Faces That Tell a Story
Artist Beth Hyatt has been exhibiting her paintings at Arizona Fine Art EXPO for more than a decade. She, too, considers EXPO artists to be like family.
“I just love doing the show,” she says. “The camaraderie can’t be beat, and sometimes, if I’m getting too close to my work, it’s helpful to receive suggestions from my peers. For 10 weeks, I’m surrounded by fantastic artists, and it’s an honor to be among them.”
Now an Anthem resident, Hyatt grew up in Jacksonville, Illinois and loved drawing as a child. After graduation from high school, she moved to Chicago in pursuit of an art career at the Art Institute of Chicago, but was swept into the world of fashion, where she worked as a model. In 1988, she and a friend started Model Image Center to help new models learn everything from how to put makeup on to how to walk down the runway in front of the cameras.
When she moved to Arizona in 2002, she started to draw again and took her first class in Scottsdale, not knowing what paints and brushes to use or even how to get started. Today, she is renowned for her portraits of people and animals.
“I love faces and really enjoy capturing emotions through the eyes,” Hyatt says. “I find as much emotion in my animal portraits as I do in my human faces.”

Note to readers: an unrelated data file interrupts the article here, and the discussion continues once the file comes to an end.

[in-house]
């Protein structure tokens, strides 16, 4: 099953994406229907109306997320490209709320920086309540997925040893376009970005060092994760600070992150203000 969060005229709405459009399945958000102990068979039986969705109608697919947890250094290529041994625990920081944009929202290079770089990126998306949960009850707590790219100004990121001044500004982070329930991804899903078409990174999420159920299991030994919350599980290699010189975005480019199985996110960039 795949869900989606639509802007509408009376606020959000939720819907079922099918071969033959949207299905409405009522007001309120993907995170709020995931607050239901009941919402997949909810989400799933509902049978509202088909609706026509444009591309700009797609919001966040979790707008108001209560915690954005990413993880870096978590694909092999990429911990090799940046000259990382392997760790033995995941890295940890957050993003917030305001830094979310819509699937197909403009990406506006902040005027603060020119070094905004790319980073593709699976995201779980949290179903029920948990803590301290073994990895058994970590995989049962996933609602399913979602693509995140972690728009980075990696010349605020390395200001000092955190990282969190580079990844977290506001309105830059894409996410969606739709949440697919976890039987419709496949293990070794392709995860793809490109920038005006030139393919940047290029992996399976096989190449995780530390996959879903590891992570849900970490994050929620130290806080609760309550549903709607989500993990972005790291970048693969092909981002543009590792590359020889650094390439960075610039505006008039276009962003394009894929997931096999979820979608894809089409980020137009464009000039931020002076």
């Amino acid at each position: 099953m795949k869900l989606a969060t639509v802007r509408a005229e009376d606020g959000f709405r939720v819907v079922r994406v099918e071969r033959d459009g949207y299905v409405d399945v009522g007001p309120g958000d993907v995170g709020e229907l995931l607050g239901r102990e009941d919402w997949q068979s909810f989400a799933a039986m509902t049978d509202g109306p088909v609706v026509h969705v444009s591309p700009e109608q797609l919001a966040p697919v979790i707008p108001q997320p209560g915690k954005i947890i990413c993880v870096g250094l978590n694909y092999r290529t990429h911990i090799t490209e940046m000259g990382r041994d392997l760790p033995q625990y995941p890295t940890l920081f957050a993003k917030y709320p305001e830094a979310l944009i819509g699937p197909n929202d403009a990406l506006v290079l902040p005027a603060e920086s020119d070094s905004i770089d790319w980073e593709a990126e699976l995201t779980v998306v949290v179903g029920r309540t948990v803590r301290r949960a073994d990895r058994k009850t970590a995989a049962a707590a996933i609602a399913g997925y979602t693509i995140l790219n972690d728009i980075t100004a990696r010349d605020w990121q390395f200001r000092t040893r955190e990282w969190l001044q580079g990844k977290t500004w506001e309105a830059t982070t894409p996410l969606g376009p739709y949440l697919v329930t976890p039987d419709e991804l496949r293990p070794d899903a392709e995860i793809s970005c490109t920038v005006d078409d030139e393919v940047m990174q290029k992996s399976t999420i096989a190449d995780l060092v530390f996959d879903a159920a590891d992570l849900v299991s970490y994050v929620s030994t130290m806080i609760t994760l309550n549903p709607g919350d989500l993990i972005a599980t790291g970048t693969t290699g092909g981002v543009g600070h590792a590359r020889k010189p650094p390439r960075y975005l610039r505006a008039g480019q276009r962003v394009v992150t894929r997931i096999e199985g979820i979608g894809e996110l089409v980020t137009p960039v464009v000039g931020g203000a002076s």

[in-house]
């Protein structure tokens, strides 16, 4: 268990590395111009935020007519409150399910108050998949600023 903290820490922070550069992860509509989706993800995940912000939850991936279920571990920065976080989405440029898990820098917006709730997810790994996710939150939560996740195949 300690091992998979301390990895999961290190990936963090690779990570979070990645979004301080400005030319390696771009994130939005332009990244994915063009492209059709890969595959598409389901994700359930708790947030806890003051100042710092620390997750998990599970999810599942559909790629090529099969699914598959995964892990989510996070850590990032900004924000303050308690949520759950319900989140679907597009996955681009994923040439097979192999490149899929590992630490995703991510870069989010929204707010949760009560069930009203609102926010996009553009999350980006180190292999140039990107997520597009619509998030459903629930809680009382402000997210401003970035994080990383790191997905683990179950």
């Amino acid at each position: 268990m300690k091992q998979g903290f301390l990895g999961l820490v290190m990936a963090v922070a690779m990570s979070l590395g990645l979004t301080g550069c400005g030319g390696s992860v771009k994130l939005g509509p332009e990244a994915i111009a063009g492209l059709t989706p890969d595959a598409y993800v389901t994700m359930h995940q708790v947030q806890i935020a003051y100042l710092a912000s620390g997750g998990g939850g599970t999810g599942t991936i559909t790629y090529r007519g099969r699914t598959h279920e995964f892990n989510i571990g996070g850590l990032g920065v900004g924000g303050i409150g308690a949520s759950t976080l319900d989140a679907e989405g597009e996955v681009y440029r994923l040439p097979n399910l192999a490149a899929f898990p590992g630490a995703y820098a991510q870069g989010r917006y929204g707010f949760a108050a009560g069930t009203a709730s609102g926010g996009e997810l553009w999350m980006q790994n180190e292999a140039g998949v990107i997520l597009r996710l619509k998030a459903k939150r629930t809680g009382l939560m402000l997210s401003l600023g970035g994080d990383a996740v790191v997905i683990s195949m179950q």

She paints in both oil and acrylic, sketching her subject first on the canvas with pencil.
“The drawing is the mechanics of the painting,” she says. “I take a mixture of water and an acrylic medium to go over the graphite so it doesn’t get on the paint.”
She works off of photographs, but emphasizes that she goes out of her way to make sure her paintings “are a bit off.”
“I draw realistically, but I’m more playful with color, almost in an invisible way,” she says.
This year, she’ll be exhibiting a new series of paintings featuring African people and animals. While she has never been to Africa, one of her artist friends at EXPO gave her some photos for inspiration. In addition, she often visits the Phoenix Zoo to study the facial features of some of her subjects, and she knows most of the animals there by name.
Season passes for the Arizona Fine Art EXPO cost $10; season passes for seniors and military are $8; and children under 12 are free. Parking is also free.